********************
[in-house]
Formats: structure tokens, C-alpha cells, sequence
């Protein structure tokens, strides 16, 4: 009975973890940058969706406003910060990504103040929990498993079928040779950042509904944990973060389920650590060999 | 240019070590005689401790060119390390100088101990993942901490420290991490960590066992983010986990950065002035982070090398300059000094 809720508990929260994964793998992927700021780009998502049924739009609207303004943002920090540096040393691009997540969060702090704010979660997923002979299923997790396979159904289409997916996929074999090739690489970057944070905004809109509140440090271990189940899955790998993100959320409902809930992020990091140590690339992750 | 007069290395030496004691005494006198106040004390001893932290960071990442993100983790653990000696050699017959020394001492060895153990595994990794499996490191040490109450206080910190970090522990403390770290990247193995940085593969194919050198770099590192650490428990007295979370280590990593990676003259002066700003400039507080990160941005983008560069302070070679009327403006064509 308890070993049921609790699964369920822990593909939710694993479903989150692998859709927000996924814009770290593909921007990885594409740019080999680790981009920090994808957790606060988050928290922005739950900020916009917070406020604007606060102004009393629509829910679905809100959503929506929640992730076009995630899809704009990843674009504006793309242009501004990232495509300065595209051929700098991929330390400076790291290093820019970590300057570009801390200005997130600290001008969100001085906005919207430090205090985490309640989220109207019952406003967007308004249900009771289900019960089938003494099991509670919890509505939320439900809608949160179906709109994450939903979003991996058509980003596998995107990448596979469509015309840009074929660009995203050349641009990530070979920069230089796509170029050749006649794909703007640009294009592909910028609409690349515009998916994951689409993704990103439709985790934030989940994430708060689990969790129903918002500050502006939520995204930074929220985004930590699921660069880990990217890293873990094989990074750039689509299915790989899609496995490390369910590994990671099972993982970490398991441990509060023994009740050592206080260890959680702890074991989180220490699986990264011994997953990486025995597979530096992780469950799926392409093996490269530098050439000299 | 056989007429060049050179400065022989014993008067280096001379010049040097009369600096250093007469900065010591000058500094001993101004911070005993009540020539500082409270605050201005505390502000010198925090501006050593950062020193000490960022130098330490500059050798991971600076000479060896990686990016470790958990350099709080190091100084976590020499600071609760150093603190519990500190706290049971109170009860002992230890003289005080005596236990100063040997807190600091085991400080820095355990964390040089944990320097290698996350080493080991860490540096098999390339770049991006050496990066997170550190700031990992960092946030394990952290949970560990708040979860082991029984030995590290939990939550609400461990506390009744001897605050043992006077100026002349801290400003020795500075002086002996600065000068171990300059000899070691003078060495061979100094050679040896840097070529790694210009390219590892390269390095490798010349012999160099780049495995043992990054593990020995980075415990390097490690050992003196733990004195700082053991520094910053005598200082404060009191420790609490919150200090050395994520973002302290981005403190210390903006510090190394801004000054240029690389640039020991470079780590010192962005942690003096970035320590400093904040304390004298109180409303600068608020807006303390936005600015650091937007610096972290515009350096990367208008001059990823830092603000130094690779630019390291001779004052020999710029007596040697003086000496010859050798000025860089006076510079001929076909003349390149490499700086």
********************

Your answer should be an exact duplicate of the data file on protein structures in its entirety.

[in-house]
Formats: structure tokens, C-alpha cells, sequence
């Protein structure tokens, strides 16, 4: 009975973890940058969706406003910060990504103040929990498993079928040779950042509904944990973060389920650590060999 | 240019070590005689401790060119390390100088101990993942901490420290991490960590066992983010986990950065002035982070090398300059000094 809720508990929260994964793998992927700021780009998502049924739009609207303004943002920090540096040393691009997540969060702090704010979660997923002979299923997790396979159904289409997916996929074999090739690489970057944070905004809109509140440090271990189940899955790998993100959320409902809930992020990091140590690339992750 | 007069290395030496004691005494006198106040004390001893932290960071990442993100983790653990000696050699017959020394001492060895153990595994990794499996490191040490109450206080910190970090522990403390770290990247193995940085593969194919050198770099590192650490428990007295979370280590990593990676003259002066700003400039507080990160941005983008560069302070070679009327403006064509 308890070993049921609790699964369920822990593909939710694993479903989150692998859709927000996924814009770290593909921007990885594409740019080999680790981009920090994808957790606060988050928290922005739950900020916009917070406020604007606060102004009393629509829910679905809100959503929506929640992730076009995630899809704009990843674009504006793309242009501004990232495509300065595209051929700098991929330390400076790291290093820019970590300057570009801390200005997130600290001008969100001085906005919207430090205090985490309640989220109207019952406003967007308004249900009771289900019960089938003494099991509670919890509505939320439900809608949160179906709109994450939903979003991996058509980003596998995107990448596979469509015309840009074929660009995203050349641009990530070979920069230089796509170029050749006649794909703007640009294009592909910028609409690349515009998916994951689409993704990103439709985790934030989940994430708060689990969790129903918002500050502006939520995204930074929220985004930590699921660069880990990217890293873990094989990074750039689509299915790989899609496995490390369910590994990671099972993982970490398991441990509060023994009740050592206080260890959680702890074991989180220490699986990264011994997953990486025995597979530096992780469950799926392409093996490269530098050439000299 | 056989007429060049050179400065022989014993008067280096001379010049040097009369600096250093007469900065010591000058500094001993101004911070005993009540020539500082409270605050201005505390502000010198925090501006050593950062020193000490960022130098330490500059050798991971600076000479060896990686990016470790958990350099709080190091100084976590020499600071609760150093603190519990500190706290049971109170009860002992230890003289005080005596236990100063040997807190600091085991400080820095355990964390040089944990320097290698996350080493080991860490540096098999390339770049991006050496990066997170550190700031990992960092946030394990952290949970560990708040979860082991029984030995590290939990939550609400461990506390009744001897605050043992006077100026002349801290400003020795500075002086002996600065000068171990300059000899070691003078060495061979100094050679040896840097070529790694210009390219590892390269390095490798010349012999160099780049495995043992990054593990020995980075415990390097490690050992003196733990004195700082053991520094910053005598200082404060009191420790609490919150200090050395994520973002302290981005403190210390903006510090190394801004000054240029690389640039020991470079780590010192962005942690003096970035320590400093904040304390004298109180409303600068608020807006303390936005600015650091937007610096972290515009350096990367208008001059990823830092603000130094690779630019390291001779004052020999710029007596040697003086000496010859050798000025860089006076510079001929076909003349390149490499700086």